During my work as a teacher, I learned that there are a huge number of tasks that educators do every day that are never seen or even indirectly known by outsiders to the profession. Working as an educational content writer, I also saw that much of my research and prewriting might not always be directly observable in my finished work. Of course, most professions require some sort of unobserved background work. Still, that behind-the-scenes work is vastly important to the overall quality of the final product.
In today’s classrooms, educators must be able to use a variety of techniques and materials to reach their students. It is not enough to solely teach facts from a textbook. Instead, teachers use their assigned standards and knowledge of their students to help children achieve certain levels of understanding and performance. They must decide which resources to use, from those provided in textbooks to those found in the wealth of information on the Internet. They must also be adept at unpacking standards to determine what skills their students must master. When educators unpack standards, they use a process to understand all of the skills and knowledge that go into an expected educational outcome.
Good educational content writers who produce excellent content often understand the work of the classroom teacher from their own experiences. Many of the same skills that educators must use in unpacking standards and identifying relevant resources are also essential to educational content writers. Instead of using these skills to teach particular students, a writer is able to use them to create content or assessments. No matter how skilled and experienced a writer is, to produce effective educational content he or she must also be skilled in interpreting and researching the standards required of the content produced.
Standards are dense phrases that can comprise a year or more of learning in a student, so the first step in creating quality content is to decipher what the student should have learned and how he or she should be able to show it. The verbs used in a standard, such as analyze, interpret, identify, and explain, help the writer to determine appropriate skills that students should demonstrate and also assist in the identification of appropriate DOK or Bloom’s levels. It is important that the educational content require students to demonstrate the appropriate level of understanding of the standard. Simply focusing on factual recall for a standard that specifies analysis will produce content that does not match the standard. Similarly, the nouns used in a standard help the writer focus on the specific content knowledge required. It is essential for the educational content writer to focus on the identified content and not to assess knowledge that is simply tangential to the standard.
Once the writer has identified the essential nouns and verbs of a standard, he or she can combine them to form a list of skills that students should be able to demonstrate upon mastery of the standard. This list of skills may actually be quite long, depending on the details included in a standard. Educational content may focus on a particular skill or the standard as a whole, but it must be carefully aligned to the specific language of the standard and appropriate for the grade level.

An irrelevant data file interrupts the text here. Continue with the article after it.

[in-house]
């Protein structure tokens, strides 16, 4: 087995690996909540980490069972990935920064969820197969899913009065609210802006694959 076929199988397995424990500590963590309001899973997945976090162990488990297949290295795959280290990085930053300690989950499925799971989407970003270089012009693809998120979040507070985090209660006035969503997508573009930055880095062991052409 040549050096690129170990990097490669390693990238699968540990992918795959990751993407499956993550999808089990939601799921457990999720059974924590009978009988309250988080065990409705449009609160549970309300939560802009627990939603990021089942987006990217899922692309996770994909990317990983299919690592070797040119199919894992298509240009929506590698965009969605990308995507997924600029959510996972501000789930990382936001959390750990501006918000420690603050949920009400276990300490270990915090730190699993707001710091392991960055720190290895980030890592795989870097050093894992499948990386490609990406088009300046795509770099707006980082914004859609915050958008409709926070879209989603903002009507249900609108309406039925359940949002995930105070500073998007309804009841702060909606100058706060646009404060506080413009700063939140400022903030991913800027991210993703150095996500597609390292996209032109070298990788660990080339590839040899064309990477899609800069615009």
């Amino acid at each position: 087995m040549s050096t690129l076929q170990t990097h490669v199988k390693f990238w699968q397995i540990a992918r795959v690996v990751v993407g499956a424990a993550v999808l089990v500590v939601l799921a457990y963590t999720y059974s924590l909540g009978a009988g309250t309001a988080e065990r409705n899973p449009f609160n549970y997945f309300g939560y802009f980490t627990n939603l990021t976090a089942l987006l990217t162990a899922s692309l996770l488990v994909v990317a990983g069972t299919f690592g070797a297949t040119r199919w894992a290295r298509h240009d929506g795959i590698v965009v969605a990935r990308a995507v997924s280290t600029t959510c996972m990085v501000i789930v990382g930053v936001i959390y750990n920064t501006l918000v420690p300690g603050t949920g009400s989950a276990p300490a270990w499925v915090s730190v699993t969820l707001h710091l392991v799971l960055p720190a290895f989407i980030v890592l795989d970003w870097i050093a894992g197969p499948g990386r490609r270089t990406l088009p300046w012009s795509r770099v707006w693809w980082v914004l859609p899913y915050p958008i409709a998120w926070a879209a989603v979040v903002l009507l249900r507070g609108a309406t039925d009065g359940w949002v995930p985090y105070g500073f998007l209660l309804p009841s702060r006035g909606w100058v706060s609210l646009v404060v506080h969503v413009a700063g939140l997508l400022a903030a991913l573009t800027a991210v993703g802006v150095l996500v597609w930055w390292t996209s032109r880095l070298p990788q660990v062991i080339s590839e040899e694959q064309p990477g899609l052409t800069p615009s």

These are just the first steps in developing standard-aligned educational content. These steps are sometimes completed in advance for an educational content writer, but a writer must still dig deeply into the standard and its language. Writers must consider the context of the standard within a classroom, entire course, or even from one grade level to the next. This means that a writer must be able to conduct thorough research regarding the pedagogy and factual content of a standard. Research is an individual endeavor that must be tailored to the needs of the writer and based on the standard.
Writers, like teachers, have their own specialized knowledge of certain subjects and gaps in others. It is important for writers to recognize the gaps in their own understanding and work to fill them in order to produce high-quality educational content. Even when a writer is very knowledgeable in the subject matter, finding at least three reliable resources to confirm the knowledge is essential. Writers who are less familiar with the subject must locate many more resources and assimilate them into the content produced.
Just as many outsiders mistakenly believe that teaching is an easy job, they may also not realize the highly complex work that goes into effective educational content writing. Teaching is a skill and talent that educators hone into an art, and so is writing. Writers should never stop learning so that they may continue to hone their skills and produce their very own art form.
(This blog post was written by guest blogger and Director of Science and Mathematics Development at A Pass Educational Group LLC, Lynsey Peterson.)